You mean to tell me that you didn’t memorize that Procedural Safeguards Booklet that you were presented amongst the 72 other pieces of paperwork that was sent home? You mean to tell me that you didn’t spend copious hours scouring the web SPECIFICASLY about your rights as a parent in ARD meetings? No fear. Your advocate knows it all cover to cover. In fact, did you know that as a parent, you honestly have more power than all 6 or so folks sitting across from you at that table? Those intimidating eyes who make your feel like you need to do whatever they say? No longer do you need to feel outnumbered and uneducated.
2. The Advocate Levels the Playing Field When Faced With Alphabet Soup:
FAPE, LRE, IDEA, 504, NCLB, IEP, LSSP…..so many letters. So much confusion. Are they trying to confuse and intimidate you? When these terms are used and you don’t know them – and maybe are too embarrassed to ask – lack of knowledge of the lingo may put you at a disadvantage! A special education advocate can help you understand how these terms apply to your child.
3. Understanding Testing and Next Steps
This one is ESPECIALLY important when it comes to the parent of a child with dyslexia. School psychologists, if you are lucky enough to have access to one for dyslexia testing, have often gone to school for many years to understand testing and interpretation of results. But – they are often the ONLY person in that committee who gets to deem qualification for services. An LSSP also has studied copious disorders to find in the numbers. Who is to say that he or she is an expert in shaking out specifically what is happening with your child from the numbers? Did she miss something in regard to what you are trying to pinpoint? Can we put that much trust in that ONE person?
When it comes to identification of dyslexia, this is often problematic. An advocate, particularly one who specializes in dyslexia, can help determine if her interpretation of the numbers, subtest averages, and even testing batteries used looks accurate! As much as dyslexia results interpretation SHOULD be a slam dunk for as common as it is, this is FAR from the case.
And did you know that you have recourse as a parent if you don’t agree with the testing? An advocate can guide you in these next steps so that you don’t make any wrong moves in that meeting.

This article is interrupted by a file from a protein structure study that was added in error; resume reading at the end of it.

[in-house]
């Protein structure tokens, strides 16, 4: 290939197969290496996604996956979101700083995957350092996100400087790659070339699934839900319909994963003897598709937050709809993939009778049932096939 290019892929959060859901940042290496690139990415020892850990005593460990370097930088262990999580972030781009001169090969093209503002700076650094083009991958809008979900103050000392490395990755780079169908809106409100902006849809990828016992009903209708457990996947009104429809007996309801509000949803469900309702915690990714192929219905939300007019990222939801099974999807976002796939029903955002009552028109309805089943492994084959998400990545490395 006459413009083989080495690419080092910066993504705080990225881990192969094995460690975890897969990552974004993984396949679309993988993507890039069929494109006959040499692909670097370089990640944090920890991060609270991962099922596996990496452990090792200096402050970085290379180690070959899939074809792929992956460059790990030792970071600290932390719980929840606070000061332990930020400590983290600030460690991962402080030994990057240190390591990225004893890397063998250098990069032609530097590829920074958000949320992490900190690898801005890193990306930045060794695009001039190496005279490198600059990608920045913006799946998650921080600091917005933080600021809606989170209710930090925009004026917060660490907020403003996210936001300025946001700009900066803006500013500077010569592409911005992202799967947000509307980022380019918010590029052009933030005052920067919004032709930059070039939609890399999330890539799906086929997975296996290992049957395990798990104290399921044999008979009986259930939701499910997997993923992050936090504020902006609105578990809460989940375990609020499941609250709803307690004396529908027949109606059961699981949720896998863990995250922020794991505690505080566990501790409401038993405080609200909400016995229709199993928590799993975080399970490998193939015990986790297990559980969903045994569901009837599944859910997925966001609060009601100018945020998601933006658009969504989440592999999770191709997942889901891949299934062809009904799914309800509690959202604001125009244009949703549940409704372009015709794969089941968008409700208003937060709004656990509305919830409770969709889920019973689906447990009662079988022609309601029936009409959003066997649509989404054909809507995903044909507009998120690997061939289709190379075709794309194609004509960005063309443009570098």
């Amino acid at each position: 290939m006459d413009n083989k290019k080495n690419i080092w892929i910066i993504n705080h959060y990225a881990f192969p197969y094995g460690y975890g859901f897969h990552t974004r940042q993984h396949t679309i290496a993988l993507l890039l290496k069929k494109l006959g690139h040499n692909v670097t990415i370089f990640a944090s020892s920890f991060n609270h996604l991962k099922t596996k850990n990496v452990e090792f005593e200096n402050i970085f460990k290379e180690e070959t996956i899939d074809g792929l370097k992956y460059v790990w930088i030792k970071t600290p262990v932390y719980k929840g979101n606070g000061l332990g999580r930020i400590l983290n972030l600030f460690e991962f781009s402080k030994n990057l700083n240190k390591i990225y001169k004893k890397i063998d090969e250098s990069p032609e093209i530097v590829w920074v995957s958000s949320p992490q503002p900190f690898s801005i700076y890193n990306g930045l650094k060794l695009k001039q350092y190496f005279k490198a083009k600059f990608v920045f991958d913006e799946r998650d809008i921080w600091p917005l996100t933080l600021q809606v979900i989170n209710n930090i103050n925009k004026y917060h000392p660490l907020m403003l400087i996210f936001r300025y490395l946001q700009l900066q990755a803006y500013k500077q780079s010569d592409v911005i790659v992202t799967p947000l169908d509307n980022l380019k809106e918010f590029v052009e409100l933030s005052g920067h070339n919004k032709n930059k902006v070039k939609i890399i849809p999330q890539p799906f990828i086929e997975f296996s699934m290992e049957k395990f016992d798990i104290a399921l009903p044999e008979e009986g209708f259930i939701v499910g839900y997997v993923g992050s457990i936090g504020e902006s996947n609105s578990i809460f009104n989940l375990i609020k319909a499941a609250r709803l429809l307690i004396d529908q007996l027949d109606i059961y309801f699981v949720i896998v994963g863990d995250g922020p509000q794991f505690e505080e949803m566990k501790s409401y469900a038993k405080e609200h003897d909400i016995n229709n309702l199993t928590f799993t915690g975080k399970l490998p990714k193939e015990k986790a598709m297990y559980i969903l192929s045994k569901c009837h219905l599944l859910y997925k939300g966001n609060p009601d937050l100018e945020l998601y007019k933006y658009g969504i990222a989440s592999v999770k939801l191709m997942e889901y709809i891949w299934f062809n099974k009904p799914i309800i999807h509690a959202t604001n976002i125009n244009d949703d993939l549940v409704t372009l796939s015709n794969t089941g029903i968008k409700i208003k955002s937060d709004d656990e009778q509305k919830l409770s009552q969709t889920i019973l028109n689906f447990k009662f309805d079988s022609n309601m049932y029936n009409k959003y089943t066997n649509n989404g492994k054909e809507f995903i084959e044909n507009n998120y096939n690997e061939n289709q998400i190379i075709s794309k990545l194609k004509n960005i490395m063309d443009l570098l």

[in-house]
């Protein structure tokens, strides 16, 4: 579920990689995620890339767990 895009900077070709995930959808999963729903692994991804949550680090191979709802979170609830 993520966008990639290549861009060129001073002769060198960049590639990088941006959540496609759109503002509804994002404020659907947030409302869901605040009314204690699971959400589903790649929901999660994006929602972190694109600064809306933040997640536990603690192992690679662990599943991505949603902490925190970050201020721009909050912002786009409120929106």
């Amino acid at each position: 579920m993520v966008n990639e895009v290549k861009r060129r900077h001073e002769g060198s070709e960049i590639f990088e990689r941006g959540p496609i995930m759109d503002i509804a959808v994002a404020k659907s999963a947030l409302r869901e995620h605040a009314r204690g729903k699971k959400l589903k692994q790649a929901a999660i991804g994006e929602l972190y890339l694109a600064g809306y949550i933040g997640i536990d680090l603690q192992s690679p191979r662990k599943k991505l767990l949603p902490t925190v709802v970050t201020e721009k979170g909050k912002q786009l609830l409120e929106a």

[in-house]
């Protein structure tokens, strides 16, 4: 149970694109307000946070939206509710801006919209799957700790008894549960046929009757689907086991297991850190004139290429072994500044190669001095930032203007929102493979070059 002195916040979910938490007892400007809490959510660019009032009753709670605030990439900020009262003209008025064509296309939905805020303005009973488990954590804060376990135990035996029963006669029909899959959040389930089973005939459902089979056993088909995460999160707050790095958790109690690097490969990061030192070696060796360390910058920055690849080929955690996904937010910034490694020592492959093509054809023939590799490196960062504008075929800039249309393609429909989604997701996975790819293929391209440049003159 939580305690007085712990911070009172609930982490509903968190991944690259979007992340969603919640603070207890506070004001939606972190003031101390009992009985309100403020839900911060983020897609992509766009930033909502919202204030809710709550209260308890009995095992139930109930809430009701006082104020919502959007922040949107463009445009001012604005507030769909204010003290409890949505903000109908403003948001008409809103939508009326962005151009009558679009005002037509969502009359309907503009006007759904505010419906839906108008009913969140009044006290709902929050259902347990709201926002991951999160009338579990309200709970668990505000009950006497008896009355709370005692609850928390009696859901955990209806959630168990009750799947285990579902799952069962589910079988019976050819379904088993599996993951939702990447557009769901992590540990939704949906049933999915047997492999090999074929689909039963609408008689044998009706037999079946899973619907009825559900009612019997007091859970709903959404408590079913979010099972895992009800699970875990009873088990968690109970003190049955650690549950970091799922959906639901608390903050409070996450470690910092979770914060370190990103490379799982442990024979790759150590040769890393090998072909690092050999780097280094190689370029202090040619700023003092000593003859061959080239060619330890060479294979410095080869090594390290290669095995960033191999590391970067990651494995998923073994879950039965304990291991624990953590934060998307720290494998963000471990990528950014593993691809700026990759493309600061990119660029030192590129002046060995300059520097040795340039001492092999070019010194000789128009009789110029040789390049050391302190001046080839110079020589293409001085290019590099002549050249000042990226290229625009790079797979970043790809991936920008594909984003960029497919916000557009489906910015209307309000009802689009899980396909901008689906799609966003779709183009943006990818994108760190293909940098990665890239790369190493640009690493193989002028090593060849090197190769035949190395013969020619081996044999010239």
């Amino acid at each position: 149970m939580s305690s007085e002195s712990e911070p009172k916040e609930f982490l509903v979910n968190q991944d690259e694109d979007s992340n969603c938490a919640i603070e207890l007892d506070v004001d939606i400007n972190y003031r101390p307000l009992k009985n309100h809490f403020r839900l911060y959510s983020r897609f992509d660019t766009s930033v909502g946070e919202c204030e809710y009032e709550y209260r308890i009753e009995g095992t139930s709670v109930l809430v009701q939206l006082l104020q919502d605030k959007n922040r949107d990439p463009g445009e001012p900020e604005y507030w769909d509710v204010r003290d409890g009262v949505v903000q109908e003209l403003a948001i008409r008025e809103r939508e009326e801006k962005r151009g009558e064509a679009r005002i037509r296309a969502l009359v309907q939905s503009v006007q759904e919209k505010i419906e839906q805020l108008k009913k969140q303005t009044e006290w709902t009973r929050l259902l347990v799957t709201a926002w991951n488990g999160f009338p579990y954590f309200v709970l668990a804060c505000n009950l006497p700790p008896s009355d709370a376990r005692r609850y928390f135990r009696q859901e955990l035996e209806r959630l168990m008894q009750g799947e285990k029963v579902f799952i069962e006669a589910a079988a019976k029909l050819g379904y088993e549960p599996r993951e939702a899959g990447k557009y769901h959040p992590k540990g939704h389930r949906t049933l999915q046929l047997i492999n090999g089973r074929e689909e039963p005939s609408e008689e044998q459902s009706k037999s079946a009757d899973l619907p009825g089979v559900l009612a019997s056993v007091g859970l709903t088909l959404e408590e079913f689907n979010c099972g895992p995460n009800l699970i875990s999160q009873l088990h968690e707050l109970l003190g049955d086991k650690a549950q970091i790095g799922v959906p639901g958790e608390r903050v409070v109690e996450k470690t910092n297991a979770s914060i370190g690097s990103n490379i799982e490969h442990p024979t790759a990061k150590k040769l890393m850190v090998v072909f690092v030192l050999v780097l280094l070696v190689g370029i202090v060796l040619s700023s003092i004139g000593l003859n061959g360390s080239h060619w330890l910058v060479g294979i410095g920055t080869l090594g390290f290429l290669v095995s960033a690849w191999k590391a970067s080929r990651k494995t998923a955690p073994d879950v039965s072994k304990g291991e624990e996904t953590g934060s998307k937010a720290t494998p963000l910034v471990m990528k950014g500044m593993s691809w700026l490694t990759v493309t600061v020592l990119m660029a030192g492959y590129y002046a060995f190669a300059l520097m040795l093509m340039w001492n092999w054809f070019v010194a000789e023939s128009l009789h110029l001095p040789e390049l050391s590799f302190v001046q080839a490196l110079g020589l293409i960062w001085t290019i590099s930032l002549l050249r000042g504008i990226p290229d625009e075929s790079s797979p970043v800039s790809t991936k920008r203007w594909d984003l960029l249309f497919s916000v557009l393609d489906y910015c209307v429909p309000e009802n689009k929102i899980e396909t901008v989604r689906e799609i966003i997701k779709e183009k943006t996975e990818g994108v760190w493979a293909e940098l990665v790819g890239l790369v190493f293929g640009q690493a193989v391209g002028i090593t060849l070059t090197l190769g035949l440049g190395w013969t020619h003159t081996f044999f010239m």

4. Your Child Isn’t Making Meaningful Progress
As a parent, you know your child better than anyone else. If you don’t feel that your child is making progress in their current programming, listen to that “mama gut” and speak up! When you have an advocate on your side, they can do an analysis of their progress and their current programming and help you to obtain the services that your child requires to make meaningful progress. They often are more abreast of the programming options that exist to help guide you in your school requests!
5. You Do Not Agree
In a perfect world, we would all come out of IEP meetings with everything that your child is entitled to. Many parents wrongly walk away without the needed services or accommodations when they are initially denied by the ARD committee. If you feel that your child is not receiving all the appropriate services from your school district, it is essential to speak to an advocate to know your rights and find out what next steps can be.
There IS always another option……another way to skin a cat……a way to be the squeaky wheel….a way to find the money…..in other words….. a way to get what your child needs. A quality advocate can help lead you there in a fair, neutral, and just way that works.
Cite: https://www.friendshipcircle.org/blog/2012/08/20/ten-reasons-why-you-should-have-an-advocate-for-your-child-with-special-needs Sheryl Frishman